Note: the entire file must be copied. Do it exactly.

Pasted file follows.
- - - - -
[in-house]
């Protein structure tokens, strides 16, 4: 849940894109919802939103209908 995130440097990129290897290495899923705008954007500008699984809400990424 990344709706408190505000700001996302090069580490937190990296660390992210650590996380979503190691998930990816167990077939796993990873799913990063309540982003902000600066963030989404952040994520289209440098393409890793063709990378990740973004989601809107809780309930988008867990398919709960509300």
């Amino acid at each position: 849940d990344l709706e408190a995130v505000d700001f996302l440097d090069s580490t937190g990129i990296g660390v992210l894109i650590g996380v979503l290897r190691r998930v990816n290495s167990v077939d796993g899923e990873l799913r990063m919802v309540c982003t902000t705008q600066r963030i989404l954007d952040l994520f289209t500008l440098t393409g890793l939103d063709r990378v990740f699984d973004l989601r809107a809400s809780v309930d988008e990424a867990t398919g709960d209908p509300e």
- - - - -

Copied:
[in-house]
């Protein structure tokens, strides 16, 4: 849940894109919802939103209908 995130440097990129290897290495899923705008954007500008699984809400990424 990344709706408190505000700001996302090069580490937190990296660390992210650590996380979503190691998930990816167990077939796993990873799913990063309540982003902000600066963030989404952040994520289209440098393409890793063709990378990740973004989601809107809780309930988008867990398919709960509300």
């Amino acid at each position: 849940d990344l709706e408190a995130v505000d700001f996302l440097d090069s580490t937190g990129i990296g660390v992210l894109i650590g996380v979503l290897r190691r998930v990816n290495s167990v077939d796993g899923e990873l799913r990063m919802v309540c982003t902000t705008q600066r963030i989404l954007d952040l994520f289209t500008l440098t393409g890793l939103d063709r990378v990740f699984d973004l989601r809107a809400s809780v309930d988008e990424a867990t398919g709960d209908p509300e």